An exciting initiative has been launched for schoolchildren to explore the nature, history and culture of the South Downs.
The project is a partnership between So Sussex, a Sussex-based outdoor education organisation, the South Downs National Park Authority, and Friends of the South Downs, whose donation has made the project possible. The aim is to support schools with a number of disadvantaged pupils and/or children with special educational needs and disabilities.
Emma Bruce, youth and community engagement officer for the national park, said: “It’s really exciting to be launching this new initiative to help connect young people with nature. We surveyed more than 200 schools in the area and all of them believed outdoor learning was good for mental and physical health, while more than three-quarters said it raised attainment in children.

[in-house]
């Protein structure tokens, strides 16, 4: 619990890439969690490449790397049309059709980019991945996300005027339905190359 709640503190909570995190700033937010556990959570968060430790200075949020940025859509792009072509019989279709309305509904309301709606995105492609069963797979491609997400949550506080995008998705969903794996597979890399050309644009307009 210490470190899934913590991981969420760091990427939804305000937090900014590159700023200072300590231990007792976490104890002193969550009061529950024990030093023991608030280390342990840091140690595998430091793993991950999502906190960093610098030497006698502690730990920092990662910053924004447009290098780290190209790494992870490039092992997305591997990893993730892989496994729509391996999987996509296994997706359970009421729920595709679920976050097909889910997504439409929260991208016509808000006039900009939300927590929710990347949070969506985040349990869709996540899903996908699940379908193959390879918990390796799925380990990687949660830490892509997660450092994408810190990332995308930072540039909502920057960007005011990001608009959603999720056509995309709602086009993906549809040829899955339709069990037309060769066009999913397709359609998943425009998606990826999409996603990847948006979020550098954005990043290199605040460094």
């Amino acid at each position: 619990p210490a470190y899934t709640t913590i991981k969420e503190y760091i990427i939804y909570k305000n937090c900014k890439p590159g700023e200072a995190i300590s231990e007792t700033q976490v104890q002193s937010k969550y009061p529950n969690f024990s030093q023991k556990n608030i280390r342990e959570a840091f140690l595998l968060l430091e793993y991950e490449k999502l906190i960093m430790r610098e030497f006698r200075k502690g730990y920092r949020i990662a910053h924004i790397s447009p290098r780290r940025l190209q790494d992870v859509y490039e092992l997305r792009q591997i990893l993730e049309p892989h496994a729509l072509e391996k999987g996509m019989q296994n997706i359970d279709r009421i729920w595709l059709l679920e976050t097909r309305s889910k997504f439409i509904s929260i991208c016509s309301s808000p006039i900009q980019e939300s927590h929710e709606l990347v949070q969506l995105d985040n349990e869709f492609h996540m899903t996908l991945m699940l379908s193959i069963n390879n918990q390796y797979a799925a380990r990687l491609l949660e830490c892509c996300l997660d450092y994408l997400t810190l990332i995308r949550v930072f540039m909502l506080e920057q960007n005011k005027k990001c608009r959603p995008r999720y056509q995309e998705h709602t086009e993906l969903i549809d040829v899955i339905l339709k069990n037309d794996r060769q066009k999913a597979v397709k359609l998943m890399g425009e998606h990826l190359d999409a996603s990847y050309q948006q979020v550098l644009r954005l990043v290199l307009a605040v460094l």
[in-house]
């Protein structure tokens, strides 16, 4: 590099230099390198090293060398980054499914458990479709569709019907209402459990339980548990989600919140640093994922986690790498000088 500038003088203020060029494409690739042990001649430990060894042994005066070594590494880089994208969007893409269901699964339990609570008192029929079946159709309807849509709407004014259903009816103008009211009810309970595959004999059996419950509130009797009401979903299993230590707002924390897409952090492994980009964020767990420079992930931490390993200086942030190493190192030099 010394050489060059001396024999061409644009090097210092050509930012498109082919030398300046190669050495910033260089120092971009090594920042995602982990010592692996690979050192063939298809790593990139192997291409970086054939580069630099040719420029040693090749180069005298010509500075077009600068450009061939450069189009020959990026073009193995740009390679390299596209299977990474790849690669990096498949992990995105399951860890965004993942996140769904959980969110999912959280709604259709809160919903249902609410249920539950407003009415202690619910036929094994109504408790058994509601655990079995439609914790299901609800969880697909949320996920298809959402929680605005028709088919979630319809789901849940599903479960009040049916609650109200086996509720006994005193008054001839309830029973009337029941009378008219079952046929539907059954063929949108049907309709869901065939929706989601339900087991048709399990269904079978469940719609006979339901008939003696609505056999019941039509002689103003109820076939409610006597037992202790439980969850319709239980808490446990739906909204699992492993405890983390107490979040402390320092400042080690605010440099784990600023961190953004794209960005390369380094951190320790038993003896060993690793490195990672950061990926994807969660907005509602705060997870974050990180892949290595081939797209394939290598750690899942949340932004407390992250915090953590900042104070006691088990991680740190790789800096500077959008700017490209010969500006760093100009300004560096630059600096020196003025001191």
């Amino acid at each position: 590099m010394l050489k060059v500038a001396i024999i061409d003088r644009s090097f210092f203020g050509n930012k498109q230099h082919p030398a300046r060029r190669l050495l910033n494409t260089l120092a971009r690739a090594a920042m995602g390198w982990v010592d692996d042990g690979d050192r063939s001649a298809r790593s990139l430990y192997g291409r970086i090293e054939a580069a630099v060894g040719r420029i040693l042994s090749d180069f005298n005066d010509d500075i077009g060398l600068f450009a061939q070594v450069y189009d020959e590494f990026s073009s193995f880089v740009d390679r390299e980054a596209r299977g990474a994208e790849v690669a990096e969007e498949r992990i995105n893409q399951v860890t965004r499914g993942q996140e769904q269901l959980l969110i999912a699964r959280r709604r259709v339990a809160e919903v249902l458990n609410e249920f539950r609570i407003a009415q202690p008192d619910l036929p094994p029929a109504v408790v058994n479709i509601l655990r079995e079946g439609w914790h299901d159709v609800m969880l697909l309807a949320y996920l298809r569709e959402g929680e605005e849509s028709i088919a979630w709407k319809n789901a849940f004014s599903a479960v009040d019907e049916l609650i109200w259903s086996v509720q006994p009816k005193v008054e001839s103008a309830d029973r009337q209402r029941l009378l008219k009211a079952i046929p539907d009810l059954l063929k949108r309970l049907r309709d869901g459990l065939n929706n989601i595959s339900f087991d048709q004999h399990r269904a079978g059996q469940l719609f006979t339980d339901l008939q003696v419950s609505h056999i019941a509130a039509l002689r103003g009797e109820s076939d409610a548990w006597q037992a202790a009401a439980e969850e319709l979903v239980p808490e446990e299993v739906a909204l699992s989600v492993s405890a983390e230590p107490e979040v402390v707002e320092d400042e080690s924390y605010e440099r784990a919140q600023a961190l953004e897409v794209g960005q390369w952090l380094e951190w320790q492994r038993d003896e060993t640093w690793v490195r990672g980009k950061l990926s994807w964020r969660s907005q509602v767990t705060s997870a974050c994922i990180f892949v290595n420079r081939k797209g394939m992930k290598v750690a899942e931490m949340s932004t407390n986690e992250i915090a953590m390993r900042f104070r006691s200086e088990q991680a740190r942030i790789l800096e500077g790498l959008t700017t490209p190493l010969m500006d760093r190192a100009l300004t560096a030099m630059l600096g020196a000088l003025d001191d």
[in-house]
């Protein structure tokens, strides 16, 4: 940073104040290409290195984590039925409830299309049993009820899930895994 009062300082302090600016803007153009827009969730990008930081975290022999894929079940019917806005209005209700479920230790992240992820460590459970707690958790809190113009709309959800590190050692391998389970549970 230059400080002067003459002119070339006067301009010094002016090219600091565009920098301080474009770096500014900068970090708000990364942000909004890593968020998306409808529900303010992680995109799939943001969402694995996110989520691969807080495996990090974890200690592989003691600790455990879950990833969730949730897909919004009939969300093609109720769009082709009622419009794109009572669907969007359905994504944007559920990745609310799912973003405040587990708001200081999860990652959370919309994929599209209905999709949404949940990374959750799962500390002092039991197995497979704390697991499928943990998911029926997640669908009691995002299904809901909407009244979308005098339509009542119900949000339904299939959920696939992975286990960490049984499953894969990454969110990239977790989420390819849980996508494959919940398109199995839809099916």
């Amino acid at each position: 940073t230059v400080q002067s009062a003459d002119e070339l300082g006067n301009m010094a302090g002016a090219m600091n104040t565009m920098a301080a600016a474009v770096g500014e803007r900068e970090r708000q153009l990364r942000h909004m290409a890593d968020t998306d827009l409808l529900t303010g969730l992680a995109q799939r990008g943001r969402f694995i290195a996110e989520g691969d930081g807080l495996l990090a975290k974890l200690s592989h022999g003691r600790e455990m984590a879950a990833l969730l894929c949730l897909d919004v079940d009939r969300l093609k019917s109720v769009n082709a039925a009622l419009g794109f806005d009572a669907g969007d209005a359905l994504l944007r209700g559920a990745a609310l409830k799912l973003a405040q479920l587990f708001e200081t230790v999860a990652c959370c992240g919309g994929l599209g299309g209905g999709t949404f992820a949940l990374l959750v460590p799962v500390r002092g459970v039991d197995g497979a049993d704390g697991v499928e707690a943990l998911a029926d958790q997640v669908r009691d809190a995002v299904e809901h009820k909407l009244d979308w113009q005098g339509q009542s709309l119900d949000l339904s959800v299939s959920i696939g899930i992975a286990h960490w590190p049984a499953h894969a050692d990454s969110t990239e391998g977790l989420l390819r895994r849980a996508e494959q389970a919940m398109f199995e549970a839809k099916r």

“The national park is an education resource we want schools to use and enjoy. There are so many opportunities to learn in the great outdoors and that’s what this scheme is all about – giving young people that connection with the environment that will hopefully last a lifetime.”
Andrew Lovett, a trustee of Friends of the South Downs, said: “We are delighted to be able to fund this excellent project. Helping children to understand and love the downs is one of our top priorities – 2023 is our centenary year and this project is a great way to celebrate.”
Caroline Fleming, who helps to run the Schools Without Walls programme for So Sussex, said: “This is a fantastic opportunity for children and young people to discover and explore the South Downs, to connect to nature and learn about their own local environment.”